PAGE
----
This paper, presented at the 2001 Physics Education Research Conference, discusses the physics education research group at Rensselaer which is working to develop an assessment tool that will measure the problem-solving ability of introductory physics students. In its final form, the tool will consists of approximately 30-40 multiple-choice questions related to a limited number of classical mechanics topics. There are currently four types of questions included in the exam: attitudinal questions, quantitative problems that require students to identify the underlying principles used in solving the problem but not an explicit solution, questions that ask students to compare posed problems in terms of solution method, and quantitative problems requiring solution. Although the assessment is still under development, we have performed preliminary validation studies on questions requiring students to identify underlying principles. Specifically, both an ANOVA and a Fisher LSD test have been preformed. These evaluations showed (at the 98% and 95% confidence level, respectively) that wrong answers on assessment questions correlate to below average performance on the problem solving portion of the final course exam.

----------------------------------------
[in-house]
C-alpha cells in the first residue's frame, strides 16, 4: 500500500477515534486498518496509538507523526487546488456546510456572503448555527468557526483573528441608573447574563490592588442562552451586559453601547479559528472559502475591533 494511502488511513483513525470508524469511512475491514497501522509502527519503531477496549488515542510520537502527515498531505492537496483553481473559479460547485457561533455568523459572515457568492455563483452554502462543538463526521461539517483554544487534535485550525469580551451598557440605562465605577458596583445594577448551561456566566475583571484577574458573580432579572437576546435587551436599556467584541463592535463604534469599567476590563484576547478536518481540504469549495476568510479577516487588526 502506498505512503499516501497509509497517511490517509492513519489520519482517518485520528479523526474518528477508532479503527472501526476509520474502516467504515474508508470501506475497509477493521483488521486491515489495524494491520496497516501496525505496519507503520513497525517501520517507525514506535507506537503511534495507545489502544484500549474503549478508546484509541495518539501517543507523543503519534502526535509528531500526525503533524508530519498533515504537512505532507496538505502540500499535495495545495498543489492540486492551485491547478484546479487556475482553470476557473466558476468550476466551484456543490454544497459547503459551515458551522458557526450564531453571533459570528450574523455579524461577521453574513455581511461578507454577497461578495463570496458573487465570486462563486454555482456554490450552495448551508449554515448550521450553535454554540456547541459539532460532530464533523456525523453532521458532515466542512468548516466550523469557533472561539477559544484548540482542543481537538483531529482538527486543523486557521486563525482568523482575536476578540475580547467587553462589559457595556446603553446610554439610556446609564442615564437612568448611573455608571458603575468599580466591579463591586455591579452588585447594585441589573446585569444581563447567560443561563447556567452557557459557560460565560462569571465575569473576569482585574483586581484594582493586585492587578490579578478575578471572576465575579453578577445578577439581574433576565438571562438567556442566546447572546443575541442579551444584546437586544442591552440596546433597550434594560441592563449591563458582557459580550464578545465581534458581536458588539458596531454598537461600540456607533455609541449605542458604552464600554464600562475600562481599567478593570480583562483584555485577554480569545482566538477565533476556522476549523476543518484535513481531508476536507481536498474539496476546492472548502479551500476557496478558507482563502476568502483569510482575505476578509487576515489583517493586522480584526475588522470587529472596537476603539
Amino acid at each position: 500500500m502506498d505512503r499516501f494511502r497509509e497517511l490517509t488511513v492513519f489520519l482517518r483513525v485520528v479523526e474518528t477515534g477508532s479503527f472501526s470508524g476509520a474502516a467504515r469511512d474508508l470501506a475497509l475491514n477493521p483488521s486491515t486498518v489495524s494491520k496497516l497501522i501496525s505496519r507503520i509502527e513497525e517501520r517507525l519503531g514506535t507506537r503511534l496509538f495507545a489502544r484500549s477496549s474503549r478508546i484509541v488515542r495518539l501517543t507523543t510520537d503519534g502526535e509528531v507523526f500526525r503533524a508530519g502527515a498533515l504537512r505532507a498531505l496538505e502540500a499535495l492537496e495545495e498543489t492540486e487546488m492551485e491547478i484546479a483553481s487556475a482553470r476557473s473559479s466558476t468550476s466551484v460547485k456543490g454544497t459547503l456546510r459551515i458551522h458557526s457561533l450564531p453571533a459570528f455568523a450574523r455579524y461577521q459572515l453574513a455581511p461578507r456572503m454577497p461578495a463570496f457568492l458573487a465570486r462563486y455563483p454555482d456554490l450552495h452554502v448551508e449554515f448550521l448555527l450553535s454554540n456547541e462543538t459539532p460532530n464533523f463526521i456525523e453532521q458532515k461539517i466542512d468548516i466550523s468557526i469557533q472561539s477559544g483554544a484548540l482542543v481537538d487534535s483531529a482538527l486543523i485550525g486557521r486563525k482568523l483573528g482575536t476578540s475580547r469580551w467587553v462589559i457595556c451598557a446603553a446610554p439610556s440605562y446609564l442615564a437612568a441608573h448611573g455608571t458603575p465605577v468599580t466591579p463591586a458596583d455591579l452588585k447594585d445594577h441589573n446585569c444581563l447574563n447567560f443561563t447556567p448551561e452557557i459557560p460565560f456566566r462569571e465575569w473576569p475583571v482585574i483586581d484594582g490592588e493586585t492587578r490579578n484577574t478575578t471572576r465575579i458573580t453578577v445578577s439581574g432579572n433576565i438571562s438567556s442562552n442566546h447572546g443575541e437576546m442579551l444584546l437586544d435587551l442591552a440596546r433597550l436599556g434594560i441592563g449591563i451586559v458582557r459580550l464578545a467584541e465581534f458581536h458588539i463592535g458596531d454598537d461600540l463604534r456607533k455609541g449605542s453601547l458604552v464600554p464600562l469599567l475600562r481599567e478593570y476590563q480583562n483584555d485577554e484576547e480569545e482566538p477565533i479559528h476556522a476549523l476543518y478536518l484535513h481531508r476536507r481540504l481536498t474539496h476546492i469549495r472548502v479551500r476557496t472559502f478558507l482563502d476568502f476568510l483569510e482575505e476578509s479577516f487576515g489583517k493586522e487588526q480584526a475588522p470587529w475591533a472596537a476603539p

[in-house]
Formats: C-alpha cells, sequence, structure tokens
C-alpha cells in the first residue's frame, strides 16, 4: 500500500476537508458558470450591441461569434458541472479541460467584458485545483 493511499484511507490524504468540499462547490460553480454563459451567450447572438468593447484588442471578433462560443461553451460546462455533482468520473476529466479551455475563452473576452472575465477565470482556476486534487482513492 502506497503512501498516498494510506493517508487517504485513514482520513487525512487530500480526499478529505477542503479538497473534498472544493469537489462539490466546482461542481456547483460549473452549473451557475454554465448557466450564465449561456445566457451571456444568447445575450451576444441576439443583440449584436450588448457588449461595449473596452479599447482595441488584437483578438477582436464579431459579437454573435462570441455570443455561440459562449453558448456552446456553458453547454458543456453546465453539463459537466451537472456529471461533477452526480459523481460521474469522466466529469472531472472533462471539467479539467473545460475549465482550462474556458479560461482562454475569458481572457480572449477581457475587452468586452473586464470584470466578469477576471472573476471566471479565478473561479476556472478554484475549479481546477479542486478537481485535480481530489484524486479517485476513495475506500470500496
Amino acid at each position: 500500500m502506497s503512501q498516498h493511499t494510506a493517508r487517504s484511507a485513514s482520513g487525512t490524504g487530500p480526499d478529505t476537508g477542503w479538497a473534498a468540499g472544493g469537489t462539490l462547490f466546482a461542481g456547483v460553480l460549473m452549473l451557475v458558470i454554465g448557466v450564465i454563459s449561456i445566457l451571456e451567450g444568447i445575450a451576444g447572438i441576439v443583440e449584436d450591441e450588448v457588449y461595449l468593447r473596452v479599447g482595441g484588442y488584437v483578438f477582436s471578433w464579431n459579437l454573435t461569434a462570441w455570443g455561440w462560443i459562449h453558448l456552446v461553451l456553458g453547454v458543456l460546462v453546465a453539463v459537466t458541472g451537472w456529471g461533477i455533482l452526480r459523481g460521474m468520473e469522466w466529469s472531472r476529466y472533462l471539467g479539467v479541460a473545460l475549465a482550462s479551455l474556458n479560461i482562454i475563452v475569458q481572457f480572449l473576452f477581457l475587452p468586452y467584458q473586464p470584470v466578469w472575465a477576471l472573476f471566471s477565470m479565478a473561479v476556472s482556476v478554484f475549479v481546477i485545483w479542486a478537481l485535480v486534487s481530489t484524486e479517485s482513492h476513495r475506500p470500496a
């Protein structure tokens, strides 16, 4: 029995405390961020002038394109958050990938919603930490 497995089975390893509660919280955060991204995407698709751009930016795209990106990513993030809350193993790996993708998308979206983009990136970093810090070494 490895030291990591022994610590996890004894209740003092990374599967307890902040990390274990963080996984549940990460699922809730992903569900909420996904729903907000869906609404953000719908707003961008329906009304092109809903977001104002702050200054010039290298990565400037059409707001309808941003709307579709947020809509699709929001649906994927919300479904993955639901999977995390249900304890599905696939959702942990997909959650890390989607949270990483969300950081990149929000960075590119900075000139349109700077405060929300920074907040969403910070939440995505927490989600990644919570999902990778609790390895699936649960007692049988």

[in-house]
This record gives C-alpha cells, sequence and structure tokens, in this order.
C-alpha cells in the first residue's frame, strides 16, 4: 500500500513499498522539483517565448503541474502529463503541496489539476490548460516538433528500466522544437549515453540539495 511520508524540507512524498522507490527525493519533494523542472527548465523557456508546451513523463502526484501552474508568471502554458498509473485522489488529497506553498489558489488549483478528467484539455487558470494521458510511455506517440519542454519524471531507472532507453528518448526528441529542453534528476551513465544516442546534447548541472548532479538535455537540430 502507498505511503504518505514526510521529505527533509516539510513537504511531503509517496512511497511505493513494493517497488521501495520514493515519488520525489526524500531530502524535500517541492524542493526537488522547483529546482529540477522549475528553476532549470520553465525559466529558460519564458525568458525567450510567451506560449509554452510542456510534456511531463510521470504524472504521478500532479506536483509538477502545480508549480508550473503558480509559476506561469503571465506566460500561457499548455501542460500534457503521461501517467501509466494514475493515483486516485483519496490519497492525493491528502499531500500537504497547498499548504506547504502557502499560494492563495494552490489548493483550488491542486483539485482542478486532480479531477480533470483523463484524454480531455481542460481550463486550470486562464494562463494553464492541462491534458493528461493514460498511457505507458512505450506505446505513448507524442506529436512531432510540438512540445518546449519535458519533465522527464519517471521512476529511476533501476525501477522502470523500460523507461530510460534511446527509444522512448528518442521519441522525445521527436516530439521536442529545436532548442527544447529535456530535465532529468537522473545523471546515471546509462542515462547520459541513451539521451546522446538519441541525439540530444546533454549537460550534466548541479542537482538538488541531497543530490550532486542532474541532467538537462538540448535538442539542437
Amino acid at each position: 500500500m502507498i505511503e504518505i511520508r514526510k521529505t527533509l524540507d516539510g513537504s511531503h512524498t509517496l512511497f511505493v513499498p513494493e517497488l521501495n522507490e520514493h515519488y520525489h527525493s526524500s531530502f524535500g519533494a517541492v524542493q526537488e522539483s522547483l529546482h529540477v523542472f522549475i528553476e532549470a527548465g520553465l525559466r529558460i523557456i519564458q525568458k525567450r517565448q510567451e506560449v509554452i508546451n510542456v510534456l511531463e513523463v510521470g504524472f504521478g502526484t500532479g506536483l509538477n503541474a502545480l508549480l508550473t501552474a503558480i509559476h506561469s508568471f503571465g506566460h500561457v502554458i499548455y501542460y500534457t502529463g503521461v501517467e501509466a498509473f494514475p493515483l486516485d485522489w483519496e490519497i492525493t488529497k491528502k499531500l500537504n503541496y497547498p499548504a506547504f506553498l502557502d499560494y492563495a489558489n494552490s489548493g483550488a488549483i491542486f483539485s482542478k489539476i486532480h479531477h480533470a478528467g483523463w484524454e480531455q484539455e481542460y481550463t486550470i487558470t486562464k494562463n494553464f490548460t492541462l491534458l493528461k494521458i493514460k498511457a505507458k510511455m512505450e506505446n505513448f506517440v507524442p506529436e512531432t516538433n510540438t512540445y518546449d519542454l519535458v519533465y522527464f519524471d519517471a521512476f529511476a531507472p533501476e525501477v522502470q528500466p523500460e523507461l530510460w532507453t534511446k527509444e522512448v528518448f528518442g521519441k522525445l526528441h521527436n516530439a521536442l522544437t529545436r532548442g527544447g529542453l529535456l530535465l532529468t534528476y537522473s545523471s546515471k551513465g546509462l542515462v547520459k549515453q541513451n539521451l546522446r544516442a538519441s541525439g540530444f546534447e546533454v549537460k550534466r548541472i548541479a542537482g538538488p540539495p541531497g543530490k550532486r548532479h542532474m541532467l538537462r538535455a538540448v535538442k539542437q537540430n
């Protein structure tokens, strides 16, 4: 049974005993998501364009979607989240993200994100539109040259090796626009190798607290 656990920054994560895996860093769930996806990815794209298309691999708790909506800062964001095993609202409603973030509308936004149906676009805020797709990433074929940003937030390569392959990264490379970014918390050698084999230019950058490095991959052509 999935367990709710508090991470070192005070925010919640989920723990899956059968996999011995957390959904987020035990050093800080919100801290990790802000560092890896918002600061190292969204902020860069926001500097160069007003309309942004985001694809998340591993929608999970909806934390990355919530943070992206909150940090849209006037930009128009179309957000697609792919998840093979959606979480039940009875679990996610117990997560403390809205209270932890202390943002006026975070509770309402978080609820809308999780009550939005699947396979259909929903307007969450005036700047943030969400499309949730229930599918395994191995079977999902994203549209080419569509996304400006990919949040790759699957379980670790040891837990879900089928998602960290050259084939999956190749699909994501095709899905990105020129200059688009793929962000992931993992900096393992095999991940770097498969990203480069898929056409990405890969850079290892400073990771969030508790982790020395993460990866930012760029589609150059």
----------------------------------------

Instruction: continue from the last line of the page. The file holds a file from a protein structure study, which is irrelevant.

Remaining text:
• Education > General

Education Levels:

  • Grade 1
  • Grade 6
  • Grade 8
  • Grade 9


Higher Education,ability,Active Learning,Education Foundations,PERC 2001,Undergraduate (Lower Division),oai:nsdl.org:2200/20061213014047863T,Graduate/Professional,Education Practices,Physics,General,NSDL_SetSpec_439869,Technology,Problem Solving,Instruments,kinematics,Education,Assessment,classical mechanics,first-semester undergraduates,NSDL



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